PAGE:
Some people cause more trouble than others. Some people don’t cause any trouble at all. But who are the people on the receiving end of the trouble? And what if the tables are turned? Is it still called trouble?
Trouble is when things don’t go the way you want them to. Take note that this is different from how they should go. How things should go is an avoidance tactic used by people who have more trouble than they know what to do with.
It’s all in how you word it.
For instance, “he’s causing a lot of trouble” means he’s bucking the system and needs to be cut down by legal or fiscal action. Some people cause so much trouble they wind up in prison, or in worse-case scenarios, executed. This is a way of lightening the burden of trouble for people in power.
“He’s more trouble than he’s worth” means he can be disregarded without a second thought. These are the people who most often protest that things are not going the way they should.
“He’s a real trouble maker” is a variation on “he’s causing a lot of trouble”. It means he’s someone you have to keep a close eye on and be ready to transfer to the “he’s causing a lot of trouble” category if he goes too far. These people live dangerously, and the opposite sex is attracted to them, which can cause a lot of trouble.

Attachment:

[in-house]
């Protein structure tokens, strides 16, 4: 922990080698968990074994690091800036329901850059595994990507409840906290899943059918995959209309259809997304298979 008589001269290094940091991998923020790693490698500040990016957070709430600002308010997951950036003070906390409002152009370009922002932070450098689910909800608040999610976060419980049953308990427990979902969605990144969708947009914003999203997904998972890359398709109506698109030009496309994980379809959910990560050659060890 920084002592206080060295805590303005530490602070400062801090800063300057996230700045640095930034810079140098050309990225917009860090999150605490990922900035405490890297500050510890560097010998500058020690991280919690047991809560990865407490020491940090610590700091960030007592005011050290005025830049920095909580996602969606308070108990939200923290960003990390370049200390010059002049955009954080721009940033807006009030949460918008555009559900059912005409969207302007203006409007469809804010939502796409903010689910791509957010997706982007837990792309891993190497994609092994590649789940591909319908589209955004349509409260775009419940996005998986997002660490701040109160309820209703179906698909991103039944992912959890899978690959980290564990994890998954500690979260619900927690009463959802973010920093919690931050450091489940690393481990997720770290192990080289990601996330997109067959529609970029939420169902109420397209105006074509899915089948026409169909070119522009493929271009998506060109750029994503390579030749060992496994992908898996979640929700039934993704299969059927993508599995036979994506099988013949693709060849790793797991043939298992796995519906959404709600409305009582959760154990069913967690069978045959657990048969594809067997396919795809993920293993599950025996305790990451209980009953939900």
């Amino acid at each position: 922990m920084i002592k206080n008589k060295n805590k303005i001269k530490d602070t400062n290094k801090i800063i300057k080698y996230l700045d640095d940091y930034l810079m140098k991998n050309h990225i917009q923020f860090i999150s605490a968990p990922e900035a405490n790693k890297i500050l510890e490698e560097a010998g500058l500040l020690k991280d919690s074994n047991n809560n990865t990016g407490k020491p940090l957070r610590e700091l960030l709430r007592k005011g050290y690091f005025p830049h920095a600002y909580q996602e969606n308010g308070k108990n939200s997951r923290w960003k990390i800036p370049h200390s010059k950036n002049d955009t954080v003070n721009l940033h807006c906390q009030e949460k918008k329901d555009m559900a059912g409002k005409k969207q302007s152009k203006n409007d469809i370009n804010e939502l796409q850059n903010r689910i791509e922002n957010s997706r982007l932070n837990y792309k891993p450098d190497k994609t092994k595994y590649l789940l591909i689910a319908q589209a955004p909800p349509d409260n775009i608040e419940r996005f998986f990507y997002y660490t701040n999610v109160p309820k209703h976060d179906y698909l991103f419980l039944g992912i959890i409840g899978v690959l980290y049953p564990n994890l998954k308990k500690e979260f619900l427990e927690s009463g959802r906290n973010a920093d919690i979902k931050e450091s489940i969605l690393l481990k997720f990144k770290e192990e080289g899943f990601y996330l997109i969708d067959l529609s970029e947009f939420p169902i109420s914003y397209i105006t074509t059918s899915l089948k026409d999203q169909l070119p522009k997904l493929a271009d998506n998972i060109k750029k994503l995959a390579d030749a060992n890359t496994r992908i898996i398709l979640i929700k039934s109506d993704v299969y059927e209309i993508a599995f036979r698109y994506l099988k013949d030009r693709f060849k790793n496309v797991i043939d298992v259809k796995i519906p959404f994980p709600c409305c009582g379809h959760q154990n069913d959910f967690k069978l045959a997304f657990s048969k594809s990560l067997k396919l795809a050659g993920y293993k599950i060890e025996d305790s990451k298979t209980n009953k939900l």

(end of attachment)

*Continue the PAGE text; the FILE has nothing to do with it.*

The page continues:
All people who cause trouble are dominated by the people they cause trouble for; the people they cause trouble for are the ones who decide what words mean. You can rail against them until you’re blue in the face, but this will not change the meaning of words. You’ll only get yourself in trouble. Take note that you did this to yourself.
If you understand what I’m saying, the way out of trouble should be apparent to you.